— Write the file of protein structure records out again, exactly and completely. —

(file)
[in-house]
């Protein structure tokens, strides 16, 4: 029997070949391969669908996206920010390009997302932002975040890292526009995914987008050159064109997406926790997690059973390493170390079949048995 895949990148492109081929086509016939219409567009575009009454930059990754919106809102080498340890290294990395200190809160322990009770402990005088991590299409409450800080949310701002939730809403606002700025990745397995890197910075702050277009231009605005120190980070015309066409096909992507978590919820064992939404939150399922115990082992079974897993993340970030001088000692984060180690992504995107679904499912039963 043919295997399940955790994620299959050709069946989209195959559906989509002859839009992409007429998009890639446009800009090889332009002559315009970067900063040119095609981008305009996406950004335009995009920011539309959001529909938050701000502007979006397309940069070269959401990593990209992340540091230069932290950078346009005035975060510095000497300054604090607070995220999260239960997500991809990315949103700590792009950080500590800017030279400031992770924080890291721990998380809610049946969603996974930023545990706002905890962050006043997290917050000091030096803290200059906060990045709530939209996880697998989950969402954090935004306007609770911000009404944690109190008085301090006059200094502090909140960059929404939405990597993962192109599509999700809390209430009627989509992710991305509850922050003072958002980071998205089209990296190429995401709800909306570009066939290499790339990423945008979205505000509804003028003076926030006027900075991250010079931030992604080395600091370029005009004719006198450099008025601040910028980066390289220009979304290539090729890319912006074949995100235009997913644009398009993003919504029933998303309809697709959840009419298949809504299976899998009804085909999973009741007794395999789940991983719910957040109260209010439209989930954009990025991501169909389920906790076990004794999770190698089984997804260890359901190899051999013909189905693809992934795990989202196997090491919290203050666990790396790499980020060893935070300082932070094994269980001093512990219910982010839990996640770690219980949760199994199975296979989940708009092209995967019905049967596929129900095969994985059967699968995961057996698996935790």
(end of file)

[in-house]
């Protein structure tokens, strides 16, 4: 029997070949391969669908996206920010390009997302932002975040890292526009995914987008050159064109997406926790997690059973390493170390079949048995 895949990148492109081929086509016939219409567009575009009454930059990754919106809102080498340890290294990395200190809160322990009770402990005088991590299409409450800080949310701002939730809403606002700025990745397995890197910075702050277009231009605005120190980070015309066409096909992507978590919820064992939404939150399922115990082992079974897993993340970030001088000692984060180690992504995107679904499912039963 043919295997399940955790994620299959050709069946989209195959559906989509002859839009992409007429998009890639446009800009090889332009002559315009970067900063040119095609981008305009996406950004335009995009920011539309959001529909938050701000502007979006397309940069070269959401990593990209992340540091230069932290950078346009005035975060510095000497300054604090607070995220999260239960997500991809990315949103700590792009950080500590800017030279400031992770924080890291721990998380809610049946969603996974930023545990706002905890962050006043997290917050000091030096803290200059906060990045709530939209996880697998989950969402954090935004306007609770911000009404944690109190008085301090006059200094502090909140960059929404939405990597993962192109599509999700809390209430009627989509992710991305509850922050003072958002980071998205089209990296190429995401709800909306570009066939290499790339990423945008979205505000509804003028003076926030006027900075991250010079931030992604080395600091370029005009004719006198450099008025601040910028980066390289220009979304290539090729890319912006074949995100235009997913644009398009993003919504029933998303309809697709959840009419298949809504299976899998009804085909999973009741007794395999789940991983719910957040109260209010439209989930954009990025991501169909389920906790076990004794999770190698089984997804260890359901190899051999013909189905693809992934795990989202196997090491919290203050666990790396790499980020060893935070300082932070094994269980001093512990219910982010839990996640770690219980949760199994199975296979989940708009092209995967019905049967596929129900095969994985059967699968995961057996698996935790």